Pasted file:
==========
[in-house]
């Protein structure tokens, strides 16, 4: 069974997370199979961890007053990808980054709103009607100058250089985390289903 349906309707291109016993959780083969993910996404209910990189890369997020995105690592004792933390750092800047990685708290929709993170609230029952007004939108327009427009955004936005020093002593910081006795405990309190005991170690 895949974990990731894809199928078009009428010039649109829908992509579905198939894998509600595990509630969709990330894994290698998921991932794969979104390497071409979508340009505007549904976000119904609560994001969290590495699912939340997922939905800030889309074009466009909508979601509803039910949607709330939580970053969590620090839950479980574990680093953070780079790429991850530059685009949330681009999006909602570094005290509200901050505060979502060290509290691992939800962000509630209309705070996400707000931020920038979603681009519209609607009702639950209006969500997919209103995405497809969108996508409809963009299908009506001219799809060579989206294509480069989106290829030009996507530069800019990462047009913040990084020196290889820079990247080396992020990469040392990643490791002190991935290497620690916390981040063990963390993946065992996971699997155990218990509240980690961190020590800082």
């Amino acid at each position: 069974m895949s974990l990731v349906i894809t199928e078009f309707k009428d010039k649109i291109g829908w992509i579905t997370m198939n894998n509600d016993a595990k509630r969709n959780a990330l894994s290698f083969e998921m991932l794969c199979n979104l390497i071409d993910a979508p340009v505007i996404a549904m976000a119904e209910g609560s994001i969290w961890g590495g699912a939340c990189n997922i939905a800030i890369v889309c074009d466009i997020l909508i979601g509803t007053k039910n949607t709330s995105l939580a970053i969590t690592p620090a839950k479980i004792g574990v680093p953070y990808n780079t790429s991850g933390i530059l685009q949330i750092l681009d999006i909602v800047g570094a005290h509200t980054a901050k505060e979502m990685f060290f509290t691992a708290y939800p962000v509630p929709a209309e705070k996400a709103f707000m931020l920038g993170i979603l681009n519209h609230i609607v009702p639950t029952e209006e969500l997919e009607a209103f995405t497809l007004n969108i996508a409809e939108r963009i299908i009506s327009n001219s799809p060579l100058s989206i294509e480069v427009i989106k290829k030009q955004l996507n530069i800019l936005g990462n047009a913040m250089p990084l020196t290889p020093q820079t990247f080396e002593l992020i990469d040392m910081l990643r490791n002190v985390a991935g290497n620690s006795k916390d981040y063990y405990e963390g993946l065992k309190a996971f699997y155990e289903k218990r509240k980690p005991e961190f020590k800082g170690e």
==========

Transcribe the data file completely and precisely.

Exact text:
[in-house]
């Protein structure tokens, strides 16, 4: 069974997370199979961890007053990808980054709103009607100058250089985390289903 349906309707291109016993959780083969993910996404209910990189890369997020995105690592004792933390750092800047990685708290929709993170609230029952007004939108327009427009955004936005020093002593910081006795405990309190005991170690 895949974990990731894809199928078009009428010039649109829908992509579905198939894998509600595990509630969709990330894994290698998921991932794969979104390497071409979508340009505007549904976000119904609560994001969290590495699912939340997922939905800030889309074009466009909508979601509803039910949607709330939580970053969590620090839950479980574990680093953070780079790429991850530059685009949330681009999006909602570094005290509200901050505060979502060290509290691992939800962000509630209309705070996400707000931020920038979603681009519209609607009702639950209006969500997919209103995405497809969108996508409809963009299908009506001219799809060579989206294509480069989106290829030009996507530069800019990462047009913040990084020196290889820079990247080396992020990469040392990643490791002190991935290497620690916390981040063990963390993946065992996971699997155990218990509240980690961190020590800082």
């Amino acid at each position: 069974m895949s974990l990731v349906i894809t199928e078009f309707k009428d010039k649109i291109g829908w992509i579905t997370m198939n894998n509600d016993a595990k509630r969709n959780a990330l894994s290698f083969e998921m991932l794969c199979n979104l390497i071409d993910a979508p340009v505007i996404a549904m976000a119904e209910g609560s994001i969290w961890g590495g699912a939340c990189n997922i939905a800030i890369v889309c074009d466009i997020l909508i979601g509803t007053k039910n949607t709330s995105l939580a970053i969590t690592p620090a839950k479980i004792g574990v680093p953070y990808n780079t790429s991850g933390i530059l685009q949330i750092l681009d999006i909602v800047g570094a005290h509200t980054a901050k505060e979502m990685f060290f509290t691992a708290y939800p962000v509630p929709a209309e705070k996400a709103f707000m931020l920038g993170i979603l681009n519209h609230i609607v009702p639950t029952e209006e969500l997919e009607a209103f995405t497809l007004n969108i996508a409809e939108r963009i299908i009506s327009n001219s799809p060579l100058s989206i294509e480069v427009i989106k290829k030009q955004l996507n530069i800019l936005g990462n047009a913040m250089p990084l020196t290889p020093q820079t990247f080396e002593l992020i990469d040392m910081l990643r490791n002190v985390a991935g290497n620690s006795k916390d981040y063990y405990e963390g993946l065992k309190a996971f699997y155990e289903k218990r509240k980690p005991e961190f020590k800082g170690e």